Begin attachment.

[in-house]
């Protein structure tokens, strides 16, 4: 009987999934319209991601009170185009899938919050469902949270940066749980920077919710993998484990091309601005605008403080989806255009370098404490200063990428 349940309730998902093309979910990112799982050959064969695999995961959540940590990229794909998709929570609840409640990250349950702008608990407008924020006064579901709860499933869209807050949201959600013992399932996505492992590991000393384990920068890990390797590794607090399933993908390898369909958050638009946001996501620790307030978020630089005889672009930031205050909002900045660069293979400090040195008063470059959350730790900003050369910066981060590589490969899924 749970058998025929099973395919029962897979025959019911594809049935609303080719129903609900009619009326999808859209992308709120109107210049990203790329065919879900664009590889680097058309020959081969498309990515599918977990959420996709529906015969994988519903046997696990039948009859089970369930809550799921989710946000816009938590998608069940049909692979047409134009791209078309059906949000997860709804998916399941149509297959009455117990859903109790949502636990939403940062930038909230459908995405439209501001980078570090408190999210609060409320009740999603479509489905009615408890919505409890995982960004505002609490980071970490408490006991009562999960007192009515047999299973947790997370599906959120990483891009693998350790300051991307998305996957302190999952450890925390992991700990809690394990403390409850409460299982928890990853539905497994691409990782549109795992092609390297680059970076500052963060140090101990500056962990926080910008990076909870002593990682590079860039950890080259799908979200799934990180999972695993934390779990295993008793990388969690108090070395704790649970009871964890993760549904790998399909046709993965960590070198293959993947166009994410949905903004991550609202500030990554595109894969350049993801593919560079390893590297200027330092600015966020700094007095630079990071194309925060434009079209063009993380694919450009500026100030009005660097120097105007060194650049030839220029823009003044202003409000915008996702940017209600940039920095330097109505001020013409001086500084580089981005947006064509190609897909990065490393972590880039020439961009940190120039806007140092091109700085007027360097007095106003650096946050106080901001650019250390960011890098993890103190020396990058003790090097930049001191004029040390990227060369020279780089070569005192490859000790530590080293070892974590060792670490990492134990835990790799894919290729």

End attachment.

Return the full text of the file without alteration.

[in-house]
């Protein structure tokens, strides 16, 4: 009987999934319209991601009170185009899938919050469902949270940066749980920077919710993998484990091309601005605008403080989806255009370098404490200063990428 349940309730998902093309979910990112799982050959064969695999995961959540940590990229794909998709929570609840409640990250349950702008608990407008924020006064579901709860499933869209807050949201959600013992399932996505492992590991000393384990920068890990390797590794607090399933993908390898369909958050638009946001996501620790307030978020630089005889672009930031205050909002900045660069293979400090040195008063470059959350730790900003050369910066981060590589490969899924 749970058998025929099973395919029962897979025959019911594809049935609303080719129903609900009619009326999808859209992308709120109107210049990203790329065919879900664009590889680097058309020959081969498309990515599918977990959420996709529906015969994988519903046997696990039948009859089970369930809550799921989710946000816009938590998608069940049909692979047409134009791209078309059906949000997860709804998916399941149509297959009455117990859903109790949502636990939403940062930038909230459908995405439209501001980078570090408190999210609060409320009740999603479509489905009615408890919505409890995982960004505002609490980071970490408490006991009562999960007192009515047999299973947790997370599906959120990483891009693998350790300051991307998305996957302190999952450890925390992991700990809690394990403390409850409460299982928890990853539905497994691409990782549109795992092609390297680059970076500052963060140090101990500056962990926080910008990076909870002593990682590079860039950890080259799908979200799934990180999972695993934390779990295993008793990388969690108090070395704790649970009871964890993760549904790998399909046709993965960590070198293959993947166009994410949905903004991550609202500030990554595109894969350049993801593919560079390893590297200027330092600015966020700094007095630079990071194309925060434009079209063009993380694919450009500026100030009005660097120097105007060194650049030839220029823009003044202003409000915008996702940017209600940039920095330097109505001020013409001086500084580089981005947006064509190609897909990065490393972590880039020439961009940190120039806007140092091109700085007027360097007095106003650096946050106080901001650019250390960011890098993890103190020396990058003790090097930049001191004029040390990227060369020279780089070569005192490859000790530590080293070892974590060792670490990492134990835990790799894919290729």